Rewinding Back to the Natural Magic of Handwritten VHS Labels

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Rewinding Back to the Natural Magic of Handwritten VHS Labels

By Josh Schafer


Few forsaken objects hold as much nostalgia power as the VHS tape. More than just the object itself, it’s the experiences involving this so-called obsolete piece of media that power this nearly nuclear level of nostalgia.  It’s evident in mass media, advertising, major merchandising, and even in people’s basements (where numerous nostalgiacs are building basement video stores), that a VHS revival is already here, and it’s only getting more play.


There’s always been the relatively small yet powerfully passionate pledges of long-running underground VHS culture (e.g. online Facebook groups, Instagram feeds aplenty, and dedicated VHS-driven entities such as us) but it’s readily apparent that the love for VHS is solidified and is pressing fast forward on expansion. As of 2021, it’s clear that VHS’ incredible cultural impact and inherently flawed yet retrospectively pleasing aesthetics will forever influence us, even after being taken to the dump by society at large.


 Image courtesy of @gabagool


Even with the abundance of VHS love sprawling from seemingly every direction, there is an often overlooked and ostensibly ordinary aspect to VHS that doesn’t get enough attention, and yet it offers a unique window into the people (i.e. us) that used it. It perhaps provides the most potently personal connection to VHS, and spells out our most cherished memories tied to it.


Handwritten labels.




We explored a smattering of handwritten labels in our book STUCK ON VHS, but that was limited to specimens found in video store settings. There’s another world of handwritten VHS label intrigue, and it came from our own living rooms.



Image courtesy of @thewallofvhs



It could be your Mom’s handwriting on a home movie from your third grade play, or your next-door neighbor’s scrawled rendition of the Robocop logo, taped off of cable for your older brother and traded for a six-pack. The beauty part is, it could be anything.





In ways, these home-dubbed, handwritten tapes have the ability to tell stories. These handwritten interpretations, introductions, and representations of distant, fuzzy, and perpetually warm memories could be the only remaining instance of someone’s handwriting.  They may serve as a rewind-inclined reminder of a person: their interests, tastes, and inclinations. It a small yet sweet way, they are an extension of whoever wrote the label.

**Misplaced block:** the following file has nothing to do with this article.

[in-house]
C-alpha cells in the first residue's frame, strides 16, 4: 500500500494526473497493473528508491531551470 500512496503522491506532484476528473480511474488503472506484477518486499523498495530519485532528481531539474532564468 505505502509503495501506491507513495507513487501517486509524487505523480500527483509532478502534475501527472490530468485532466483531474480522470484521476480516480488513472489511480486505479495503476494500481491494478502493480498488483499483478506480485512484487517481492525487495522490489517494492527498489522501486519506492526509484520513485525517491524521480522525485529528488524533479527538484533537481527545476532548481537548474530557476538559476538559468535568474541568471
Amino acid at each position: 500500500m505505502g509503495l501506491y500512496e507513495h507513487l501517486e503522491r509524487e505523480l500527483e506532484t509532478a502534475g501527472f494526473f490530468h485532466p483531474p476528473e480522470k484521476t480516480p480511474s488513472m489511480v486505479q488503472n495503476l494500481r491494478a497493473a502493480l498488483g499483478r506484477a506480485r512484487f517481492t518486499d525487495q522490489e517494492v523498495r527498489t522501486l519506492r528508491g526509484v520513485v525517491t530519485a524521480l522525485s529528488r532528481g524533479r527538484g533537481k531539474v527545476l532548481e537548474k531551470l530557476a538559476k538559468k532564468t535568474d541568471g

Image courtesy of @new_worldvision_order


It’s certain that handwriting has the power to show people’s personalities. Studies show. Spelling, grammar, neatness, cataloging criteria, style, mixed with what’s recorded on a tape: It all tells a story. Whether it’s that poignant connection to tapes your Grandpa used to record off of TV, or the incredible curiosity of someone’s mind-melting (and mildly inappropriate) taped-from-cable quadruple feature, with titles misspelled to perfection. These are pieces of video ephemera that deserve to be looked at with a more curious eye.


 Image courtesy of @new_worldvision_order


Are we over-romanticizing this? A cynic might smirk and nod. Let’s just say that charm doesn’t appear on every home-recorded VHS label – and there’s something to say for the thrilling game of rewind roulette that is popping in an unmarked videocassette.


 Image courtesy of @thewallofvhs


But let’s also say that there’s beauty and wonder were you look for it. And for so many of these handwritten labels, there’s often a spark of personality, a curious mark, or some sort of hidden story with them. At the very least, it makes you wonder: who’s the person that made this Crocodile Dundee, NOES 3: Dream Warriors and Carrie triple-feature, and can we party with you?



If you have some favorite handwritten labels you’d like to VHShare, post up on social media with the hashtag #handwrittenVHS, and tell us your story! We can’t wait to VHSee ‘em, Tapeheads!  


Groove and Groove and Reach Out and Rewind Someone.

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